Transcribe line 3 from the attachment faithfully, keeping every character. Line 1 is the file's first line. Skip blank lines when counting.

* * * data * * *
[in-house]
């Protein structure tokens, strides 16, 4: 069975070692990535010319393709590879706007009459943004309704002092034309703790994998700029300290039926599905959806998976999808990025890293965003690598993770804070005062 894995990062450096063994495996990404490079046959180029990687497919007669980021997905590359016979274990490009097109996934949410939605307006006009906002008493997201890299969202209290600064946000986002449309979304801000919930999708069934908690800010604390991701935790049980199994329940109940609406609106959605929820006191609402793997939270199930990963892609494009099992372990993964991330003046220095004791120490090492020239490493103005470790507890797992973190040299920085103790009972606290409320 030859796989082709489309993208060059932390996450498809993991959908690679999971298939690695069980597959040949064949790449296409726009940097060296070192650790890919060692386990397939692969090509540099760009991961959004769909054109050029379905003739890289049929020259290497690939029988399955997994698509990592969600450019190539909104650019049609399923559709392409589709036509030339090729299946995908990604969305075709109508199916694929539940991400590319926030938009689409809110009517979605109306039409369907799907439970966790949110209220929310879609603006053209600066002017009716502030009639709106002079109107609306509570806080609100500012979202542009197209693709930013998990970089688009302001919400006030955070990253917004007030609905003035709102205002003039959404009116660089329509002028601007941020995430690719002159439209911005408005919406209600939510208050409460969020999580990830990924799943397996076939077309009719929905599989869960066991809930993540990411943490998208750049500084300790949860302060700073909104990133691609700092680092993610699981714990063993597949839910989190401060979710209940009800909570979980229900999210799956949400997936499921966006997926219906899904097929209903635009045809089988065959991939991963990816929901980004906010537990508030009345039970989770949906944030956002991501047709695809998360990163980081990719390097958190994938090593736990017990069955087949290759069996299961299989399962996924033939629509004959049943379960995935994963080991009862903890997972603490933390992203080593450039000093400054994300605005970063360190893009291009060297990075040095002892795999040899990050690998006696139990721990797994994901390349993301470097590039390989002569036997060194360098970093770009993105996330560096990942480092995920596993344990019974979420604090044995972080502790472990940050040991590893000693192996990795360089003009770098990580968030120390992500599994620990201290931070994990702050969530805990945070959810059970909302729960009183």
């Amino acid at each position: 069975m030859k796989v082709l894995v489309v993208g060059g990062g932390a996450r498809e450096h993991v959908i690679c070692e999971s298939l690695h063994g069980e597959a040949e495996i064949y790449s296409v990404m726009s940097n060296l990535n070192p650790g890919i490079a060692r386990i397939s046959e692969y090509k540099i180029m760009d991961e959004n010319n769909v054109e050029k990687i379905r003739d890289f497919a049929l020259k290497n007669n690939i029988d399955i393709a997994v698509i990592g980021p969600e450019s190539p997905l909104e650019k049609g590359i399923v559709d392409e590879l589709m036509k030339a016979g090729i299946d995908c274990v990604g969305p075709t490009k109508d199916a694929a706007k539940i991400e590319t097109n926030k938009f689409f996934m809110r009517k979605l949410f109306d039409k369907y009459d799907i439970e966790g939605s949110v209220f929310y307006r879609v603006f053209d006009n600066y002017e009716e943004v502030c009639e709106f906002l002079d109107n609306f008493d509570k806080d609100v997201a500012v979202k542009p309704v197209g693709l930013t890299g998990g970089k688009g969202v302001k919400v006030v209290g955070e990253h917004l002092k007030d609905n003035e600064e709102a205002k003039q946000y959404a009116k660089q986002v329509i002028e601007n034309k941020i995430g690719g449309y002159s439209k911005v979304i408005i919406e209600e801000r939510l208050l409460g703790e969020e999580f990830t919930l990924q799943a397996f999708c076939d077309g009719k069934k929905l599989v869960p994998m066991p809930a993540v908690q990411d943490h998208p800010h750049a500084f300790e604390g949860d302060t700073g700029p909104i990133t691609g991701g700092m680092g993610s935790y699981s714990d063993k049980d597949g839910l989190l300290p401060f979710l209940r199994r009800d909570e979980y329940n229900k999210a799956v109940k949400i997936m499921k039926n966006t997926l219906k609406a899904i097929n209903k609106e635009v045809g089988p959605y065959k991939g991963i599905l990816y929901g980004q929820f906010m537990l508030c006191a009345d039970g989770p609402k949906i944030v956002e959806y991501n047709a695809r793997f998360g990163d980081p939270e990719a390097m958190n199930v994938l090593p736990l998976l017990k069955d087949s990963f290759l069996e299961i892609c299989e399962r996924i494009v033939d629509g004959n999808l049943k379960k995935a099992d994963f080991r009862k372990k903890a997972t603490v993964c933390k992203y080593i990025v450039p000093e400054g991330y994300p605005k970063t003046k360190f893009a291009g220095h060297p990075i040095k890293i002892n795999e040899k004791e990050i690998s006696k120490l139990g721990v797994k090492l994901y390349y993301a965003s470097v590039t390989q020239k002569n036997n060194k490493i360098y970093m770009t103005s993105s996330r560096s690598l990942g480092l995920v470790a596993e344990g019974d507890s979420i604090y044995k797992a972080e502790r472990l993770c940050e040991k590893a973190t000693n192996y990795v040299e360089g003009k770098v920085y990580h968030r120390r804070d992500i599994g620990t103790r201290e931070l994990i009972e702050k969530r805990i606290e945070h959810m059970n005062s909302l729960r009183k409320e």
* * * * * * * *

């Amino acid at each position: 069975m030859k796989v082709l894995v489309v993208g060059g990062g932390a996450r498809e450096h993991v959908i690679c070692e999971s298939l690695h063994g069980e597959a040949e495996i064949y790449s296409v990404m726009s940097n060296l990535n070192p650790g890919i490079a060692r386990i397939s046959e692969y090509k540099i180029m760009d991961e959004n010319n769909v054109e050029k990687i379905r003739d890289f497919a049929l020259k290497n007669n690939i029988d399955i393709a997994v698509i990592g980021p969600e450019s190539p997905l909104e650019k049609g590359i399923v559709d392409e590879l589709m036509k030339a016979g090729i299946d995908c274990v990604g969305p075709t490009k109508d199916a694929a706007k539940i991400e590319t097109n926030k938009f689409f996934m809110r009517k979605l949410f109306d039409k369907y009459d799907i439970e966790g939605s949110v209220f929310y307006r879609v603006f053209d006009n600066y002017e009716e943004v502030c009639e709106f906002l002079d109107n609306f008493d509570k806080d609100v997201a500012v979202k542009p309704v197209g693709l930013t890299g998990g970089k688009g969202v302001k919400v006030v209290g955070e990253h917004l002092k007030d609905n003035e600064e709102a205002k003039q946000y959404a009116k660089q986002v329509i002028e601007n034309k941020i995430g690719g449309y002159s439209k911005v979304i408005i919406e209600e801000r939510l208050l409460g703790e969020e999580f990830t919930l990924q799943a397996f999708c076939d077309g009719k069934k929905l599989v869960p994998m066991p809930a993540v908690q990411d943490h998208p800010h750049a500084f300790e604390g949860d302060t700073g700029p909104i990133t691609g991701g700092m680092g993610s935790y699981s714990d063993k049980d597949g839910l989190l300290p401060f979710l209940r199994r009800d909570e979980y329940n229900k999210a799956v109940k949400i997936m499921k039926n966006t997926l219906k609406a899904i097929n209903k609106e635009v045809g089988p959605y065959k991939g991963i599905l990816y929901g980004q929820f906010m537990l508030c006191a009345d039970g989770p609402k949906i944030v956002e959806y991501n047709a695809r793997f998360g990163d980081p939270e990719a390097m958190n199930v994938l090593p736990l998976l017990k069955d087949s990963f290759l069996e299961i892609c299989e399962r996924i494009v033939d629509g004959n999808l049943k379960k995935a099992d994963f080991r009862k372990k903890a997972t603490v993964c933390k992203y080593i990025v450039p000093e400054g991330y994300p605005k970063t003046k360190f893009a291009g220095h060297p990075i040095k890293i002892n795999e040899k004791e990050i690998s006696k120490l139990g721990v797994k090492l994901y390349y993301a965003s470097v590039t390989q020239k002569n036997n060194k490493i360098y970093m770009t103005s993105s996330r560096s690598l990942g480092l995920v470790a596993e344990g019974d507890s979420i604090y044995k797992a972080e502790r472990l993770c940050e040991k590893a973190t000693n192996y990795v040299e360089g003009k770098v920085y990580h968030r120390r804070d992500i599994g620990t103790r201290e931070l994990i009972e702050k969530r805990i606290e945070h959810m059970n005062s909302l729960r009183k409320e």